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Rios v. Ames

Supreme Court of Appeals of West Virginia

December 20, 2019

Andrew R. Rios, Petitioner Below, Petitioner
v.
Donnie Ames, Superintendent, Mt. Olive Correctional Complex, Respondent Below, Respondent

          Ohio County 10-C-32 and 16-C-286

          MEMORANDUM DECISION

         Petitioner Andrew R. Rios, pro se, appeals the August 31, 2018, order of the Circuit Court of Ohio County denying his petition for a writ of habeas corpus. Respondent Donnie Ames, Superintendent, Mt. Olive Correctional Complex, by counsel Shannon Frederick Kiser, filed a summary response in support of the circuit court's order.

         The Court has considered the parties' briefs and the record on appeal. The facts and legal arguments are adequately presented, and the decisional process would not be significantly aided by oral argument. Upon consideration of the standard of review, the briefs, and the record presented, the Court finds no substantial question of law and no prejudicial error. For these reasons, a memorandum decision affirming the circuit court's orders is appropriate under Rule 21 of the Rules of Appellate Procedure.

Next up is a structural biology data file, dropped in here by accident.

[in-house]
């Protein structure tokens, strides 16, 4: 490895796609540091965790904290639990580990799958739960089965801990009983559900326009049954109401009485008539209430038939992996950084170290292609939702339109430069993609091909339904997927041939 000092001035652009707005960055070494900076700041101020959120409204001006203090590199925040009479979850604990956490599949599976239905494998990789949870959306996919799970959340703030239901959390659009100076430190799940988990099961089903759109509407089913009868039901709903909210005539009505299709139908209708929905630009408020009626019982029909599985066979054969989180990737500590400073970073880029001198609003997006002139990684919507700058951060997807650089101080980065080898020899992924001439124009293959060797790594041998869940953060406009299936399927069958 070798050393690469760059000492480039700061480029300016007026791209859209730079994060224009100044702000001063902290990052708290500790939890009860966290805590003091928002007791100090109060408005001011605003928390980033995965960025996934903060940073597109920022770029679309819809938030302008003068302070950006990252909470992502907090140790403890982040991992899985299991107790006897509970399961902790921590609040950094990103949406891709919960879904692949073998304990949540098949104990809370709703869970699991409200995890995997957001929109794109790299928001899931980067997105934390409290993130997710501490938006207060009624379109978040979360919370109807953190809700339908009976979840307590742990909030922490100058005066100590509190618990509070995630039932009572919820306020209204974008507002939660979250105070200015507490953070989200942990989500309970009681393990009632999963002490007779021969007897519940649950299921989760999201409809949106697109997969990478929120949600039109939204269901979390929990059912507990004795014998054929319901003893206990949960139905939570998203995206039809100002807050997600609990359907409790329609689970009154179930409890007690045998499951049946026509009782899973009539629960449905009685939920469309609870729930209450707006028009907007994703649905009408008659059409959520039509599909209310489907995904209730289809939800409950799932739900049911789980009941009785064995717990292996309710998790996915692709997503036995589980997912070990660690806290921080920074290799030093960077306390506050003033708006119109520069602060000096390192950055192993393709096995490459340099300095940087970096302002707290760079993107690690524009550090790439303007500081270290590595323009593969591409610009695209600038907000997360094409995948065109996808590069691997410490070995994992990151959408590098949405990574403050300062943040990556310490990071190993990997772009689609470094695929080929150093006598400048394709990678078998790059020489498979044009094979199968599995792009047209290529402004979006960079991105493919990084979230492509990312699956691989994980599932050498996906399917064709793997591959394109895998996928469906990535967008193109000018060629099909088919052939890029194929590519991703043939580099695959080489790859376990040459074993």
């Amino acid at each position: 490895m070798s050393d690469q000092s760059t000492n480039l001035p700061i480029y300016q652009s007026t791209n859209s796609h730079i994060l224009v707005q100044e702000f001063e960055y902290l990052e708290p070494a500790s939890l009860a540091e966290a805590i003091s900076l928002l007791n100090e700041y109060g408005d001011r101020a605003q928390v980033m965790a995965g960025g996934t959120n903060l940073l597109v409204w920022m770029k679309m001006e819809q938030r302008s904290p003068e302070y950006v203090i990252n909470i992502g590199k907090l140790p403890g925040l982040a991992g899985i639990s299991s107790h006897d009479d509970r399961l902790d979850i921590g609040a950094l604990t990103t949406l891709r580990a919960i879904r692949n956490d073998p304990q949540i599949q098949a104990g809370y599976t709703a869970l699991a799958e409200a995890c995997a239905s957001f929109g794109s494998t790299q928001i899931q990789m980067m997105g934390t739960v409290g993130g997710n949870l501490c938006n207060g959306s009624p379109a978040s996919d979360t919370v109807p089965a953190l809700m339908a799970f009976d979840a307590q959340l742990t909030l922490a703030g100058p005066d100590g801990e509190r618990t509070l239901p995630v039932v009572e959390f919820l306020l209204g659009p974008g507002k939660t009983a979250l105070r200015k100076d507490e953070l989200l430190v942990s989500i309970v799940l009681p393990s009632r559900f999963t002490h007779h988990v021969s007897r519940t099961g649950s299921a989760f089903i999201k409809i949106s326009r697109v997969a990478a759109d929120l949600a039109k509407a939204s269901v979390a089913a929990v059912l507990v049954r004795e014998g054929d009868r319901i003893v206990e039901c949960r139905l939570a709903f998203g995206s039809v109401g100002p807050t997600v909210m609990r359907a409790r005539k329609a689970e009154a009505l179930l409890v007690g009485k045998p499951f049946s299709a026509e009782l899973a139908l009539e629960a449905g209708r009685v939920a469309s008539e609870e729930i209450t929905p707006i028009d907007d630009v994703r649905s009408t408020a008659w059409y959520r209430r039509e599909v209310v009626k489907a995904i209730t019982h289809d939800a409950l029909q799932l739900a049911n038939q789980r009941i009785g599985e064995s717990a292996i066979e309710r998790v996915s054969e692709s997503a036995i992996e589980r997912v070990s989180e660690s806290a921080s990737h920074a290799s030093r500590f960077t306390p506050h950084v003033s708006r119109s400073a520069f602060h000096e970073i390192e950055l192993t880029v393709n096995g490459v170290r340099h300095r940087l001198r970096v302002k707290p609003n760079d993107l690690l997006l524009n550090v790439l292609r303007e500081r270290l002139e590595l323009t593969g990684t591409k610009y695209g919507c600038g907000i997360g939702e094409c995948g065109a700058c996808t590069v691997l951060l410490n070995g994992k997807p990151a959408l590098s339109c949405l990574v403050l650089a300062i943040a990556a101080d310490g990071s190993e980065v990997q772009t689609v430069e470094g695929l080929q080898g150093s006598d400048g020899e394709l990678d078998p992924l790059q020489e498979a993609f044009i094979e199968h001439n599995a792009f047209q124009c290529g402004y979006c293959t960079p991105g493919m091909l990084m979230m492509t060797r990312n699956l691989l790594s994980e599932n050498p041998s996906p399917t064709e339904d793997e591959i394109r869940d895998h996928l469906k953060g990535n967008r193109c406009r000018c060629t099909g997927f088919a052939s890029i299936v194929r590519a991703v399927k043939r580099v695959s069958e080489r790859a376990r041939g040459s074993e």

On January 10, 2008, petitioner entered a plea of guilty in the Circuit Court of Ohio County to first-degree robbery pursuant to a plea agreement with the State after having been charged by information. The State agreed not to pursue a second charge of first-degree robbery for a separate incident occurring on the same night as the robbery at issue. The State further agreed not to seek a gun specification necessary for a sentencing enhancement. Given that there was no such enhancement, petitioner will be eligible for parole after serving fifteen years of incarceration.

         During the plea hearing, petitioner admitted that, on the night in question, he (1) picked up an individual named Derek Brown; (2) drove Mr. Brown to a rural part of Ohio County and pulled his vehicle over; (3) discharged a firearm three times (the third shot coming within inches from Mr. Brown's face); and (4) took certain items from Mr. Brown. Petitioner further acknowledged that he understood that he could be sentenced to a term of incarceration of not less than ten years with no upper limit.[1]